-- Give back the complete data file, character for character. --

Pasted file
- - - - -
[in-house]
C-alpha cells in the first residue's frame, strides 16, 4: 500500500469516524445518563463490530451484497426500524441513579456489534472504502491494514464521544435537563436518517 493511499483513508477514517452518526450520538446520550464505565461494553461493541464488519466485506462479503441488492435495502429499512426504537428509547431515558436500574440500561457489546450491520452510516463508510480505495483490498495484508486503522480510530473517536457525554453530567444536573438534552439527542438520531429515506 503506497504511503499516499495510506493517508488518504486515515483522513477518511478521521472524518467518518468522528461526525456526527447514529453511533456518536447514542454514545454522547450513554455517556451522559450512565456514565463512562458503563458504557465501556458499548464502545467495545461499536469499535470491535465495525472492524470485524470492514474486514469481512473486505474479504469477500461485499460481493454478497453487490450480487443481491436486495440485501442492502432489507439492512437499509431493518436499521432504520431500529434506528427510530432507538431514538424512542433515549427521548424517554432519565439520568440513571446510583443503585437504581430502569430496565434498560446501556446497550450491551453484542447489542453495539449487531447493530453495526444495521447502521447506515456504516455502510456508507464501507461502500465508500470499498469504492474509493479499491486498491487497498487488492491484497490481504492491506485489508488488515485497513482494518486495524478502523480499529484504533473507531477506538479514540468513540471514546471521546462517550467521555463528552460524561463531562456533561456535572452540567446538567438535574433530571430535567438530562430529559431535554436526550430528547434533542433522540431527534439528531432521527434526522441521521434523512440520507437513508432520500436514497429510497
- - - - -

[in-house]
C-alpha cells in the first residue's frame, strides 16, 4: 500500500469516524445518563463490530451484497426500524441513579456489534472504502491494514464521544435537563436518517 493511499483513508477514517452518526450520538446520550464505565461494553461493541464488519466485506462479503441488492435495502429499512426504537428509547431515558436500574440500561457489546450491520452510516463508510480505495483490498495484508486503522480510530473517536457525554453530567444536573438534552439527542438520531429515506 503506497504511503499516499495510506493517508488518504486515515483522513477518511478521521472524518467518518468522528461526525456526527447514529453511533456518536447514542454514545454522547450513554455517556451522559450512565456514565463512562458503563458504557465501556458499548464502545467495545461499536469499535470491535465495525472492524470485524470492514474486514469481512473486505474479504469477500461485499460481493454478497453487490450480487443481491436486495440485501442492502432489507439492512437499509431493518436499521432504520431500529434506528427510530432507538431514538424512542433515549427521548424517554432519565439520568440513571446510583443503585437504581430502569430496565434498560446501556446497550450491551453484542447489542453495539449487531447493530453495526444495521447502521447506515456504516455502510456508507464501507461502500465508500470499498469504492474509493479499491486498491487497498487488492491484497490481504492491506485489508488488515485497513482494518486495524478502523480499529484504533473507531477506538479514540468513540471514546471521546462517550467521555463528552460524561463531562456533561456535572452540567446538567438535574433530571430535567438530562430529559431535554436526550430528547434533542433522540431527534439528531432521527434526522441521521434523512440520507437513508432520500436514497429510497